(d) Lyrical Poetry: This includes the hymns of the Psalter, the love songs of Canticles and the many other lyrics found in the historical and prophetical writings. In these lyrics all the emotions of the human soul are expressed.
Does the Old Testament contain specimens of epic and dramatic poetry? The answer must depend on which definition of both is adopted.
(a) Epic Poetry: The present writer would define an epic poem as a novel with its plot and development charged, however, with the passion and set out in the rhythmic form of poetry. There is no part of the Old Testament which meets the requirements of this definition, certainly not the Creation, Fall and Deluge stories, which De Wette (Beiträge, 228, Einleitung, 147) and R.G. Moulton (Literary Study of the Bible, chapter ix) point to as true epics, and which Ewald (Dichter des alten Bundes, I, 87) held rightly to have in them the stuff of epics, though not the form.
(b) Dramatic Poetry: Defining dramatic poetry as that which can be acted on a stage, one may with confidence say that there is no example of this in the Old Testament. Even the literary drama must have the general characteristics of that which is actable. Franz Delitzsch and other writers have pointed to Job and Canticles as dramatic poems, but the definition adopted above excludes both.
1. The Poetical Books in the Narrow Sense. According to the Massoretes or editors of our present Hebrew Bible, there are but three poetical books in the Old Testament, Job, Proverbs, and Psalms, known in Jewish circles by the mnemonic abbreviation 'emeth, the three consonants forming the initial letters of the Hebrew names of the above books. These three books have been supplied by the Massoretes with a special system of accents known as the poetical accents, and involving a method of intoning in the synagogue different from that followed when the prose books are read. But these accentual marks cannot be traced farther back than the 7th or 8th century of our era.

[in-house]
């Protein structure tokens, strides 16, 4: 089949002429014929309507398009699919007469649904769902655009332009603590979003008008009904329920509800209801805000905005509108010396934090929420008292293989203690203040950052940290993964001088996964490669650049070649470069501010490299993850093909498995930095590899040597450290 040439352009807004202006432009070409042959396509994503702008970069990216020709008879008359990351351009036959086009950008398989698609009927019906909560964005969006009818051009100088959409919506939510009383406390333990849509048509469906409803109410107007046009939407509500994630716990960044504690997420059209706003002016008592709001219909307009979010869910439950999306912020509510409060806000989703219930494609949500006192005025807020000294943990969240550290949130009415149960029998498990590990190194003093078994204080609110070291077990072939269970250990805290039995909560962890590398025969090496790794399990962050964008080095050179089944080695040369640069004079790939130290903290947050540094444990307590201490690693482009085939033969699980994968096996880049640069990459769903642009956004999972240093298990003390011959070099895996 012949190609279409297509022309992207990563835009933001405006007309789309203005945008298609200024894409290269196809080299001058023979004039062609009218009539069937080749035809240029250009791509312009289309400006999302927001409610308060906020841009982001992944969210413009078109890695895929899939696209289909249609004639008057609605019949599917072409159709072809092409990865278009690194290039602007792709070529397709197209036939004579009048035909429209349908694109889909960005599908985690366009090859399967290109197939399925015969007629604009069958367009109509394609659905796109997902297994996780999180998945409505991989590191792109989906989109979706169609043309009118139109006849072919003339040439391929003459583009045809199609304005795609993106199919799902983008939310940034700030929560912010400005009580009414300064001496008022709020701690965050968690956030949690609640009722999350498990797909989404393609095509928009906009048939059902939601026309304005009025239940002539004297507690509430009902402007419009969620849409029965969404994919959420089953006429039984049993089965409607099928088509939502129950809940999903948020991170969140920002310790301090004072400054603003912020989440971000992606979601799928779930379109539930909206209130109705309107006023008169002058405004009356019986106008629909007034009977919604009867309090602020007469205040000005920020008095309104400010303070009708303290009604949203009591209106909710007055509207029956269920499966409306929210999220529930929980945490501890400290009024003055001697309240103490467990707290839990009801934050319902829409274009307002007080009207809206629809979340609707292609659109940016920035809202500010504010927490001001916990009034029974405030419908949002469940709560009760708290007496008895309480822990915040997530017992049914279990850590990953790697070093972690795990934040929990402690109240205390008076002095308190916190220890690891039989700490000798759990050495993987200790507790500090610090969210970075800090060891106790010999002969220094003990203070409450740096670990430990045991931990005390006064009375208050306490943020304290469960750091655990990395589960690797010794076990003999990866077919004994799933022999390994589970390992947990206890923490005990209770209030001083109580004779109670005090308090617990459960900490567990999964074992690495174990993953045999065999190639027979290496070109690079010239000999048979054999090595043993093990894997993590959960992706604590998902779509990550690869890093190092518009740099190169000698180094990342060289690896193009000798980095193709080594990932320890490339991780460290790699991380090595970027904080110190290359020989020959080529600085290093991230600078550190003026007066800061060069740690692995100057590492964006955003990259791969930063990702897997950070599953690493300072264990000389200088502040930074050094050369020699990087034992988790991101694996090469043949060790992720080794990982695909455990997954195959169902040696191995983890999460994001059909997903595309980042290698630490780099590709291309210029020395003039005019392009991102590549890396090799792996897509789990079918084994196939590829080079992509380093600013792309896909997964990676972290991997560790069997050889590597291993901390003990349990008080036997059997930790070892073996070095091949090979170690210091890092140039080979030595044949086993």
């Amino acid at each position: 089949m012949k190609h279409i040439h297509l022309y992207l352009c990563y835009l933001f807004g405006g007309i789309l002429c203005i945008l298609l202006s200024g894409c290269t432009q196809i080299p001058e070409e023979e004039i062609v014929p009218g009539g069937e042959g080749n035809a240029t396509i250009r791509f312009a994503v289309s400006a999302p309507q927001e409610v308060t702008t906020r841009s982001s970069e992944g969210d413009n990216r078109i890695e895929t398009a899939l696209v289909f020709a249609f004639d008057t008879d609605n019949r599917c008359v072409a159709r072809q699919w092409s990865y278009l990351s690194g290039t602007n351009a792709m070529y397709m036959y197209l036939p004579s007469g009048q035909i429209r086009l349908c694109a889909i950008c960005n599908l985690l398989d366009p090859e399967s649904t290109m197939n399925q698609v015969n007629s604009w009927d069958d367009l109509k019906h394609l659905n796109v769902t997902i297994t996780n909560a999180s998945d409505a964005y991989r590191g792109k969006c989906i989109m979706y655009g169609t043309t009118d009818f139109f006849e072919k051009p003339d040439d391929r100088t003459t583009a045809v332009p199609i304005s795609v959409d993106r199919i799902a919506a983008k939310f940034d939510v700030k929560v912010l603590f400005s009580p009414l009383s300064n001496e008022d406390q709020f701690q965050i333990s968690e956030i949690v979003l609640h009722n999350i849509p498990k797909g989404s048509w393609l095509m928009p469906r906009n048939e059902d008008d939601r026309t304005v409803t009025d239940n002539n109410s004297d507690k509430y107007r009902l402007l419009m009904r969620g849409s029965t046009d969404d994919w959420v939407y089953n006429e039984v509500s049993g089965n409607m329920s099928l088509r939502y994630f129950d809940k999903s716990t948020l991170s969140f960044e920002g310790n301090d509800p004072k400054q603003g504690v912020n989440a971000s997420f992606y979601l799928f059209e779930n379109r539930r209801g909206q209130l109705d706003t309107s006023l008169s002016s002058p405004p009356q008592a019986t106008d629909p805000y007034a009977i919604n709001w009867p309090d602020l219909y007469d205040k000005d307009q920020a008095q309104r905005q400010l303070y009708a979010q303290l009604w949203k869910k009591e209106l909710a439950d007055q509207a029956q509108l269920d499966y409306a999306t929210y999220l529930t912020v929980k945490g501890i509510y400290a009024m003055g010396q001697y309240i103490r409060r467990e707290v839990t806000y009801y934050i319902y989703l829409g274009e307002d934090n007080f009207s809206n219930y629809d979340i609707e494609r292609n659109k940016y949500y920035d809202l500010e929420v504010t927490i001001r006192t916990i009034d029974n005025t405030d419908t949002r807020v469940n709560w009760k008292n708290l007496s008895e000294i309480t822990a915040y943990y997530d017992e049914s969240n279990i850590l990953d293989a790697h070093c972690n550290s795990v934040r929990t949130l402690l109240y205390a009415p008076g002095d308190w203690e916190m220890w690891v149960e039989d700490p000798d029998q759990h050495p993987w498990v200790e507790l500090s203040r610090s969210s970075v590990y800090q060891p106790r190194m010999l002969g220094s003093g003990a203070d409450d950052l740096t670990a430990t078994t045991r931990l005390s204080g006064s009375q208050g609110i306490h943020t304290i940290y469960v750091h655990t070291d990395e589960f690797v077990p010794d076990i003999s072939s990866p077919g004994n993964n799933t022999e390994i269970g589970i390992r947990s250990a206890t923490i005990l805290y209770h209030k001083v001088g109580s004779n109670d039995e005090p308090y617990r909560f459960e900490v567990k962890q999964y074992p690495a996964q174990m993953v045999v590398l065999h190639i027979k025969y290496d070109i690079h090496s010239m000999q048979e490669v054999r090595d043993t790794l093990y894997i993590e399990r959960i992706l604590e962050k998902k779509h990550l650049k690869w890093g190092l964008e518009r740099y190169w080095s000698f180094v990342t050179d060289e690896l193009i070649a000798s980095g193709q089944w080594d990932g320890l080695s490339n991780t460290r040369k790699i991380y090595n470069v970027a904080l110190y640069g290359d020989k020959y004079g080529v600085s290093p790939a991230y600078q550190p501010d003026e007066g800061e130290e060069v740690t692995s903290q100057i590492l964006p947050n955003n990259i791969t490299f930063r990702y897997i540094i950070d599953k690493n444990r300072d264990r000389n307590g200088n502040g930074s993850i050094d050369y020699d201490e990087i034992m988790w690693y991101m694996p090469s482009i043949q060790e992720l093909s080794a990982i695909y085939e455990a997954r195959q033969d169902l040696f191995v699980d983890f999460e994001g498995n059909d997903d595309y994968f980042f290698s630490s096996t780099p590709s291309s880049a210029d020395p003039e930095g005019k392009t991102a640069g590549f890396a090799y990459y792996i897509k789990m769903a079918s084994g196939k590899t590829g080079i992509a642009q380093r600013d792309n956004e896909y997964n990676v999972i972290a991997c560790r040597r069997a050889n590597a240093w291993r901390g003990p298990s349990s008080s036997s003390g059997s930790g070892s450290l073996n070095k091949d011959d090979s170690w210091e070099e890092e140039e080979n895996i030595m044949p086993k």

2. Customary Division of the Poetical Books: It is customary to divide the poetical books of the Old Testament into two classes, each containing three books: (1) those containing lyrical poetry (shir , or shirah), i.e. Psalms, Canticles, Lamentations; (2) those containing for the most part didactic poetry (mashal), i.e. Job, Proverbs, Ecclesiastes.
3. Poetry in Non-poetical Books: There is a large amount of poetry in the Old Testament outside the books usually classed as poetical: (a) poetry in the prophetical books (see above, III, 2); (b) poetry in the historical books including the Pentateuch (see Michael Heilprin, The Historical Poetry of the Hebrews, 2 volumes, 1879-80). We have examples in Genesis 4:23f; 49; Exodus 15; Numbers 21:14,27-30 (JE); Numbers 23 f (Balaam's songs); Deuteronomy 32 f (song and blessing of Moses); Joshua 10:12-14 (JE); Judges 5 (Deborah's Song); 9:8-15; 1 Samuel 2:1-10; 2 Samuel 1; 3:33f; 2 Samuel 23 (= Psalm 18), etc.
LITERATURE. The most important books and articles on the subject have been mentioned during the course of the foregoing article. There is a full list of works dealing with Hebrew meter in W.H. Cobb, Criticism of Systems of Hebrew Metre, 19 ff. The first edition of Ewald's still valuable “Essay on Hebrew Poetry” prefixed to his commentary on the Psalms was published in English in the Journal of Sacred Literature (1848), 74 ff, 295 ff. In 1909 J.W. Rothstein issued a suggestive treatise on Hebrew rhythm (Grundzüge des heb. Rhythmus ... nebst lyrischen Texten mit kritischem Kommentar), reviewed by the present writer in Review of Theology and Philosophy (Edinburgh), October, 1911. Early Religious Poetry of the Hebrews by E.G. King (Cambridge University Press) contains a good, brief, popular statement of the subject, though it makes no pretense to originality. In The Poets of the Old Testament, 1912, Professor A.R. Gordon gives an excellent popular account of the poetry and poetical literature of the Old Testament.
1. Davies is referring to the English edition of Carl Friedrich Keil’s Einleitung published as Manual of Historico-Critical Introduction to the Canonical Scriptures of the Old Testament, vol. 1, in which Keil writes: “The remaining species of poetry among other nations—namely, the epic and the dramatic—remained foreign to the ancient Hebrews. For the cultivation of the epic there was wanting not only, first, the material demanded by it, since divine revelation knows of no mythology, no legends of gods and heroes: but also, secondly, an essential condition, an absolutely free attitude towards religion, which would secure to the poet's fancy the wished-for room to play, in order to treat in an epic of the great doings of God in the history of Israel; since the holy and ethical earnestness of the divine law excluded beforehand every transformation of the facts of revelation for the purposes of epic poetry.” —M.D.M.